A big part of planning for retirement is determining exactly what you’re going to have to count on, financially, when you stop drawing a regular paycheck. This includes pension plans, your savings, earnings from investments, etc. If you’re 10 years away from the date you want to retire, many experts will say you need to have 75% to 80% of the money you’ll need already saved up. However, it is never too late to develop a strategy for your retirement.
Has the idea of retirement become “artificial”? Think about it – at what age will you stop working? Will you stop working for real? For some people, retirement really does mean that they’re quitting the career they built up their whole lives and living solely off of what they’ve saved over the previous decades.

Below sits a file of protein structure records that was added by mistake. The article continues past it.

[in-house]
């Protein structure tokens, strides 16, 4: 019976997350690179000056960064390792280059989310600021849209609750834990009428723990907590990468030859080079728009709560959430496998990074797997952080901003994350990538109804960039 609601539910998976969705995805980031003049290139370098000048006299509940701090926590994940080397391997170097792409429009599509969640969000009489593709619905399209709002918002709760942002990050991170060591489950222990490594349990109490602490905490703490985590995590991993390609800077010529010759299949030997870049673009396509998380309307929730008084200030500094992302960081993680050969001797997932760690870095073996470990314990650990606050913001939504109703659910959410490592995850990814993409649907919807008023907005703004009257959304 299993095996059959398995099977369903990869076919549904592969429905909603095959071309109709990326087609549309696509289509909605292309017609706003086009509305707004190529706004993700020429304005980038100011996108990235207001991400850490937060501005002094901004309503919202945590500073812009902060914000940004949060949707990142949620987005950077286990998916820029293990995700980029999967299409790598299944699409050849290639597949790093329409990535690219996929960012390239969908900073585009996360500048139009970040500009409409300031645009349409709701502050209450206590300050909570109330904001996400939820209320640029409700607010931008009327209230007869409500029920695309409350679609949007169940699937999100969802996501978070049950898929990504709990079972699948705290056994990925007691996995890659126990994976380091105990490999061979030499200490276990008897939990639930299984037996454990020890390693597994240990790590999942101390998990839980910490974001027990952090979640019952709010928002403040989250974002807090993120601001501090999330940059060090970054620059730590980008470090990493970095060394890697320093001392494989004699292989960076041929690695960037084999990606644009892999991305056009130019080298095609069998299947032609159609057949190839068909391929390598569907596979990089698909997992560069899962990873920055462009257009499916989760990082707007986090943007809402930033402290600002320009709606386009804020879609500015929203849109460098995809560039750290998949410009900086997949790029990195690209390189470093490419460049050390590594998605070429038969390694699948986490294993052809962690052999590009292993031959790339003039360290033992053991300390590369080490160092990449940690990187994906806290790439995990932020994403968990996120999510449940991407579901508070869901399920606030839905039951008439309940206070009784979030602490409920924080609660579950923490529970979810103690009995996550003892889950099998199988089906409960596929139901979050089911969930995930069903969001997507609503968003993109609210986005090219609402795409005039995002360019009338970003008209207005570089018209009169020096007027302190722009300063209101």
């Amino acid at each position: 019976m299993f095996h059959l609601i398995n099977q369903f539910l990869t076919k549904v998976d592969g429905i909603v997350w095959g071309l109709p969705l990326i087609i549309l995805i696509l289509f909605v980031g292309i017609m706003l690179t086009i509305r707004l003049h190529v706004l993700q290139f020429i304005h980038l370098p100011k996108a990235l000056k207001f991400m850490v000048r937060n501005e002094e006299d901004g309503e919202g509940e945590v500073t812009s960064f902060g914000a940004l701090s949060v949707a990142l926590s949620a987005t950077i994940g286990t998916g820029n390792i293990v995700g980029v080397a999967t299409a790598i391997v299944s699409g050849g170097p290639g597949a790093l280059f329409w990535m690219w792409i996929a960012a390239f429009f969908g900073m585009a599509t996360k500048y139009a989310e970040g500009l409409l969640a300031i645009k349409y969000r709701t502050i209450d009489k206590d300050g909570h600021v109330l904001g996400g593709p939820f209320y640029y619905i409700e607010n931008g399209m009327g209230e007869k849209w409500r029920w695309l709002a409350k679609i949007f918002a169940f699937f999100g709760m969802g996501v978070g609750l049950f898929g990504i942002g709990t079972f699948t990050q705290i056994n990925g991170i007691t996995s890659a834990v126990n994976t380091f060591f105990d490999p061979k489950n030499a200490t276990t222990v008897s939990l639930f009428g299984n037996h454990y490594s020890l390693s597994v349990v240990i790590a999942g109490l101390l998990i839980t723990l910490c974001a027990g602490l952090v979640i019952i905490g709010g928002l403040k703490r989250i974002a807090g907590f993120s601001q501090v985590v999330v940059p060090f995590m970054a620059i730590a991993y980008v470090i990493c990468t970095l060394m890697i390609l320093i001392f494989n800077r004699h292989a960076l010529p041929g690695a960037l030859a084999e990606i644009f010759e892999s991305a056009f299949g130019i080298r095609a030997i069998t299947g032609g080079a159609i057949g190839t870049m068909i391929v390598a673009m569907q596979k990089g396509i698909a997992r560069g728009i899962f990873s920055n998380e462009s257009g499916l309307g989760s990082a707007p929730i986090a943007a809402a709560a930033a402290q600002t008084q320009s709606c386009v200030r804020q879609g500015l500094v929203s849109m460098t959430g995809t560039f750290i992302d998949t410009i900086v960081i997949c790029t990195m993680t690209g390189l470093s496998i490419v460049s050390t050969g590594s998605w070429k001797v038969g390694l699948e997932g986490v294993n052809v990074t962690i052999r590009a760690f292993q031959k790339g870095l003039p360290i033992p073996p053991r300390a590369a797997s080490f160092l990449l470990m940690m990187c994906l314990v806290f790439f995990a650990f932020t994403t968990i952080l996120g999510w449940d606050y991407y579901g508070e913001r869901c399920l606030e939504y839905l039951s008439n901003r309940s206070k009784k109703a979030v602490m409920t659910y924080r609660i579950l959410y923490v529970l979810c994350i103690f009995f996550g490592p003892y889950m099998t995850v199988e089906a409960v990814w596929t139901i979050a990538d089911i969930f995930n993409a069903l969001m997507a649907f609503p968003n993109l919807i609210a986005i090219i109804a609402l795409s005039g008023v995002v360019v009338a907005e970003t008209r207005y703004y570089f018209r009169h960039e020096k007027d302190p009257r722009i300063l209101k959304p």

Every month, your company may deposit money directly from your paycheck into a 401(k) without you paying much attention to it, except for a quick glance when your W-2 is mailed out each year.
Flashback for a moment. The Great Recession during the early 2000s was life-changing for many members of the workforce. Nearly 8.7 million people lost their job over that roughly three-year period and had to make several new transitions. Enrollment at four-year universities, community colleges and technical schools spiked as people prepared themselves for a career switch. That means their planning for retirement also changed.